Understanding umbrella company pay: A guide for contractors

Figures suggest that there are as many as 700,000 contractors today working through umbrella companies, many of whom were prompted to do so when the off-payroll working legislation was rolled-out. 

That large number makes understanding umbrella company pay worthy of a guide for contractors, whose key to unlocking umbrella pay is their payslip and knowing what that payslip should reflect, wites Crawford Temple, CEO of the UK’s largest independent assessor of payment intermediary compliance Professional Passport.

Understanding umbrella company pay = get properly paid, and detect any impropriety

But, if you're a contractor working through an umbrella, the other big reason it’s crucial to understand umbrella company pay, and in turn your payslip, is so you can ensure you're not falling victim to any dodgy schemes.

Again, the payslip is of a paramount importance.

So -- an umbrella payslip typically has two parts: the payslip itself showing your pay details, and the ‘Pay Report’ showing the income received by the umbrella and deductions applied.

What is the Pay Report part of a payslip?

The pay report should show the total income that the umbrella company received from the agency or client for the work you performed during that pay period.

Recommendation: Carefully check that this amount matches your expected earnings based on your agreed rate and hours worked.

Be wary if the amount seems lower than it should be, as this could indicate a disguised remuneration scheme trying to pay you a portion of your earnings untaxed. These ‘DR’ schemes are illegal and should raise major red flags.

What are key deductions on the Pay Report part of an umbrella payslip?

The Pay Report will also itemise deductions from the umbrella company's income, such as:

  • The umbrella company's margin i.e. the fee it charges you.
  • Employer's National Insurance contributions.
  • Apprenticeship Levy (if applicable based on company size).
  • Employer pension contributions (if enrolled in a workplace pension).
  • Holiday pay accrual.

Recommendation: Insist on a full breakdown of these employment costs. If the umbrella refuses or tries to bundle lots of charges into one opaque "employment costs" line, be very sceptical as this could hide questionable deductions.

Now back to your payslip.

After these deductions, you'll see your gross taxable pay which should match the gross pay transferred to your payslip.

The Payslip: what SHOULD contractors using an umbrella see?

On the payslip portion, you should see:

- “Gross taxable pay.” This should equal the gross pay on the Pay Report

- “Tax, National Insurance,” and any other mandatory deductions.

- “Net pay.” This is the sum which should hit your bank account, and as one payment.

Your gross pay may be shown as a National Minimum Wage “salary” plus a further supplemental “bonus” amount. This structure is fine, but the full amount should be fully subject to PAYE tax.

Recommendation: Be wary of any provider, scheme or ‘umbrella’ saying part of your pay (like the “bonus” portion) is non-taxable, as that would suggest a disguised remuneration scheme is in operation.

Back to the payslip.

Holiday pay, pension contributions, and the importance of a match

You'll also see any holiday pay drawn down for that period, either as a lump sum amount or as a weekly “advanced” accrual amount included in your gross taxable pay.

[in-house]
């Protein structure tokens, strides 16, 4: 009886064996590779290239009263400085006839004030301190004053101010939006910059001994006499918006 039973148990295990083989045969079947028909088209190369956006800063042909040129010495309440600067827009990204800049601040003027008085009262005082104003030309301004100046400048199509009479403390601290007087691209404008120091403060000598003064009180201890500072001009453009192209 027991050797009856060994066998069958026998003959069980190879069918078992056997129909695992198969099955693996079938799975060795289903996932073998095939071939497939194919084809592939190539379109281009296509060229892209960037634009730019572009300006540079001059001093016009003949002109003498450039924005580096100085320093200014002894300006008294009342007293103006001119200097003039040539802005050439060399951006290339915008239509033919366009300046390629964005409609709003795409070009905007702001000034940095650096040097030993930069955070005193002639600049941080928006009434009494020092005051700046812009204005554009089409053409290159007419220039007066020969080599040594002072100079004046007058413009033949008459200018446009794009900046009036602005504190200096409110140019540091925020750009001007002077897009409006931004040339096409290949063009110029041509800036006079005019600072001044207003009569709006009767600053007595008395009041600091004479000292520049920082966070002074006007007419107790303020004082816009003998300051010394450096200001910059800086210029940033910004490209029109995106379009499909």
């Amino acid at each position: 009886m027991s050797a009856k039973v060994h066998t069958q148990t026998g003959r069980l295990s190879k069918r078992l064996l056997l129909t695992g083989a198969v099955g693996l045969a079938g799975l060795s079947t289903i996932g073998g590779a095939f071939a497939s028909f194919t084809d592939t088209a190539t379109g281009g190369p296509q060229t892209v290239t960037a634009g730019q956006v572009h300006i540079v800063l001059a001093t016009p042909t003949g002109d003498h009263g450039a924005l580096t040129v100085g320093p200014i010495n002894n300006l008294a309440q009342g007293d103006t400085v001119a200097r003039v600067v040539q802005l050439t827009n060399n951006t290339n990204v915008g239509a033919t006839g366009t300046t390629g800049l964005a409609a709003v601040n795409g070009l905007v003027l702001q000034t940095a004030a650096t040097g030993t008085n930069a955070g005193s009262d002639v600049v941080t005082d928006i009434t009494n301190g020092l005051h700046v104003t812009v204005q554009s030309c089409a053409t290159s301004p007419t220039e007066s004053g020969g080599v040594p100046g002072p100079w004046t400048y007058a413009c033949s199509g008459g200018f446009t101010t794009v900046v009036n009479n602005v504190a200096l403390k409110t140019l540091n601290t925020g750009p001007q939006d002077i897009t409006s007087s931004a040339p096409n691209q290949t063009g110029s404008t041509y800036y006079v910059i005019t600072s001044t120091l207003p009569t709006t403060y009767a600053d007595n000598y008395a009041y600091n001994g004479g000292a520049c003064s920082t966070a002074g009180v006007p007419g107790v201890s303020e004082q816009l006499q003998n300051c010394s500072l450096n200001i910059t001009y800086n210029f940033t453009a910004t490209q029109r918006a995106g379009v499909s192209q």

If enrolled in the workplace pension, your employee pension contributions should also be deducted.

Crucially, the “Net pay” on your payslip must match precisely what you receive in one payment into your bank account that pay period.

Recommendation: Be aware that if the amount differs, or if you receive multiple partial payments or payments from different sources, this indicates DR or other trouble!

Be on guard against the two-trick payment scheme

One illegal scheme to watch out for is the "two-trick" disguised remuneration model, where:

1) Your full earnings are not declared to the umbrella company, with the effect your payslip shows a lower “salary” amount.

2) The remaining portion of your earnings is then paid to you separately -- maybe labelled as “options”, “loan” or “annuity” and as “non-taxable.”

These schemes are tax avoidance and could put you at major risk of having to repay huge amounts of back taxes, interest, and penalties pursued by HMRC.

Avoid any confusion; ask if in doubt, and don’t be fobbed off

While umbrella company payslips can look slightly different depending on the payroll software, they should follow the approach outlined above. If anything seems amiss, question it immediately.

Don't let an umbrella company fob you off with confusing techno-jargon. Insist on simple transparency about all deductions and amounts paid. If they refuse to provide clear answers, that's a big red flag to take your business elsewhere.

Finally, protect yourself by only working with fully compliant umbrella companies that provide clear, easy-to-understand payslips showing you're being taxed properly on all your earnings. Don't let anyone mislead you into an illegal tax avoidance scheme that could devastate your financial position further down the road.

Wednesday 5th Jun 2024
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Written by Crawford Temple

Crawford Temple is the CEO and founder of Professional Passport which is the largest independent assessor of provider compliance in the UK. Established in 2007, Professional Passport provides an independent compliance standard for the payment intermediaries market in an attempt to create a more level playing field across the sector and provide a positive differentiation for those providers operating in line with those standards.
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